Brow Beat

The Five Best Songs in Phineas and Ferb

Phineas and Ferb perform "Summer (Where Do We Begin?)"

Where do we begin?


The upcoming finale of Phineas and Ferb has me thinking about all the great music the show has brought into my family’s life: Songs in every imaginable genre (Country and western! Ska! Metal! Bollywood!) that my child and I are both willing to watch, sing and harmonize poorly on over and over again, to what we’ve convinced ourselves is the quiet yet abiding joy of her father. Narrowing down the choices for this top 5 list was such pleasurable hard work, it should have been scored to this theme.

5.  “A-G-L-E-T.” One morning when my daughter was tying her sneakers, she observed that the hard piece of clear plastic at both ends of a shoelace is called an “aglet.” “How did you know that?” I asked, in my customary state of perplexity at her ability to learn things when I’m out of the room. She immediately burst into the refrain from the song of the same name, from “Tip of the Day,” in which Phineas and Ferb briefly make this obscure vocabulary word the object of a national (or at least Tri-State-wide) craze. “A-G-L-E-T! Don’t forget it!” chant the citizens of Danville at the Live Aid-style aglet benefit concert, and after hearing this song one time, you won’t.

4. “Summer Belongs to You.” During my interview with the show’s creators, Dan Povenmire and Jeff “Swampy” Marsh, they both mentioned this big number, which ends the second-season special episode of the same title, as one of their favorites of the hundreds of songs they’ve co-written for the show (in this case, with Danny Jacob and Martin Olson). Several of the series’ best songs (including the opening theme) celebrate the unique joys of the season in which it’s set. There’s the earworm “Summer (Where Do We Begin?)” (from the Disney Channel movie Across the 2nd Dimension, whose soundtrack is pretty solid across the board). Or the Christmas carol-like “S’Winter,” from an episode by that name in which the kids use a souped-up snow-cone machine to turn the hottest day of the year into a backyard ski holiday. But of all Phineas and Ferb’s estival odes, it’s this song’s infectious affirmation of the creative possibilities of summer that best sums up the series’ life philosophy.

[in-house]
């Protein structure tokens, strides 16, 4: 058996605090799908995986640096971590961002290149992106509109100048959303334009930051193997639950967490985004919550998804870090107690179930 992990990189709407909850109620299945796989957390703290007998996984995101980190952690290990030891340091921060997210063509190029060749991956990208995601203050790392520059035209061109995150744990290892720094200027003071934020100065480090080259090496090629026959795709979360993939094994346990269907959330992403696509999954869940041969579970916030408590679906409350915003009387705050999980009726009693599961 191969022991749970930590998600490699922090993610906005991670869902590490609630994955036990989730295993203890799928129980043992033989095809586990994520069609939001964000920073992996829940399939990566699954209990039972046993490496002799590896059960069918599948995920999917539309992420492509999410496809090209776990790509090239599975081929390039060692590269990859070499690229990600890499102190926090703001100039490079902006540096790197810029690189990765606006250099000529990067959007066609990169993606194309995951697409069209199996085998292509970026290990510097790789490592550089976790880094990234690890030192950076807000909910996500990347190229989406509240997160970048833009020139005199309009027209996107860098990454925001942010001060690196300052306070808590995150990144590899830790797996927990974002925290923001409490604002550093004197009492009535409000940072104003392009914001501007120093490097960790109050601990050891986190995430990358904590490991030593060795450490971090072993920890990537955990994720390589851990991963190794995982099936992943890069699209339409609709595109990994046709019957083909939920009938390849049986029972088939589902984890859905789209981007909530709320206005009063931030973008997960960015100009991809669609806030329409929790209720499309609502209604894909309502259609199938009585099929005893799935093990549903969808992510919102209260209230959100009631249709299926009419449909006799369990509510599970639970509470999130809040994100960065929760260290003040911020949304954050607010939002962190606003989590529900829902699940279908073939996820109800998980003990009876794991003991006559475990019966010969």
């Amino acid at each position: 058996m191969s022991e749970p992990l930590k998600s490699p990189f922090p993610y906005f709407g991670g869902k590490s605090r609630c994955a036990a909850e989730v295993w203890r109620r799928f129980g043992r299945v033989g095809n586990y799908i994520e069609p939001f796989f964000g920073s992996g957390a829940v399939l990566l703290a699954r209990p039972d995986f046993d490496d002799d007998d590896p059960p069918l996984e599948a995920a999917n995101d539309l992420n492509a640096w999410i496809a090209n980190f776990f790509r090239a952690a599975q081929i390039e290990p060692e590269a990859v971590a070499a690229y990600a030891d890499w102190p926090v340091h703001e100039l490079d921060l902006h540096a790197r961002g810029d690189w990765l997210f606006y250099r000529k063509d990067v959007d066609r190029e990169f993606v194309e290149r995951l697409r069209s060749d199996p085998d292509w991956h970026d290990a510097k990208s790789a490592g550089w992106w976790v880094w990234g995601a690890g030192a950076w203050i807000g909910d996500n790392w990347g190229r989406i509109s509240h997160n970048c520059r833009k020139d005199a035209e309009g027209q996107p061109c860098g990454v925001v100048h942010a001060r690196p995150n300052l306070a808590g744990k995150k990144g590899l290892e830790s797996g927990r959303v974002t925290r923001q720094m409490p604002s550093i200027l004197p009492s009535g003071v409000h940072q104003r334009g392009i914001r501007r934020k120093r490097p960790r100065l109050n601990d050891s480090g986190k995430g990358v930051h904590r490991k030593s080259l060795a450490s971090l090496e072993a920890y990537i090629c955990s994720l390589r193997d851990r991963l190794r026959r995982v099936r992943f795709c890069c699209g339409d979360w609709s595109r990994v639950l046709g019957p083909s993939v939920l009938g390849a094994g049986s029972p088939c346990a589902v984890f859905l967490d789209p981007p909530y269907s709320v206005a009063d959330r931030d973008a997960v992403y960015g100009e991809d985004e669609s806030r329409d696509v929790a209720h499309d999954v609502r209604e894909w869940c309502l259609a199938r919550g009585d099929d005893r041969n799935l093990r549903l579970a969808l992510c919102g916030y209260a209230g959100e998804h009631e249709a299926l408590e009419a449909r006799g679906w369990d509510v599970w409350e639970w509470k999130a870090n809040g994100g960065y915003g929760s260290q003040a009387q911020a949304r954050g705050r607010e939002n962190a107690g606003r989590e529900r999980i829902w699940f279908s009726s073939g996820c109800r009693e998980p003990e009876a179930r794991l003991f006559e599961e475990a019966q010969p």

3. Whalemingo.” Buford Van Stomm (voiced by Bobby Gaylor, a Phineas and Ferb writer who’s also collaborated on many of its songs, including this one) is Danville’s reigning elementary-school bully—albeit one who secretly dances ballet, speaks impeccable French, and dreams of becoming a pixie. Buford doesn’t get many storylines, let alone songs, to himself, which makes his mystical ode to the intergalactic whale-flamingo hybrid he befriends in “When Worlds Collide” all the more special.

2.“There’s a Platypus Controlling Me.” I couldn’t make a top five Phineas and Ferb song list without including a solo from my favorite character (and, I sometimes fear, innermost self), Dr. Heinz Doofenshmirtz. I haven’t heard a Doof song yet I don’t love—up to and including his highly versatile evil jingle (which we hear him tinkering with at the piano in one episode, wondering if he should add another verse or two). But if you’re looking for a single musical example of the abject incompetence and desperate desire to be loved that are this bumbling villain’s two key attributes, it doesn’t get better than this song from the episode “Brain Drain.” No need for a setup here, since, as always, Doofenshmirtz is happy to provide his own backstory.

1. “Carpe Diem.” I would wager that this ancient Roman dictum—originally from Horace’s Odes, revived as a theme in Elizabethan poetry, familiar to most of us as the motto of Robin Williams’ unconventional prep-school teacher in Dead Poets Society—hasn’t had a catchier musical treatment in centuries than it got in the grand finale to “Rollercoaster: The Musical.” This second-season episode marks a turning point in the show’s history, a moment when you can feel its creators claiming their own defiantly weird voice. An almost line-for-line remake of the very first episode, but this time with Broadway-style production numbers, it’s a daring formalist experiment that works like gangbusters, in no small part because every member of the already-stellar voice cast can sing, in character, in whatever register is required. It was after “Rollercoaster: The Musical” that Phineas and Ferb’s musical inventiveness started to take off like … well, like a bunch of kids strapped to a giant rubber-band ball, bouncing around the world.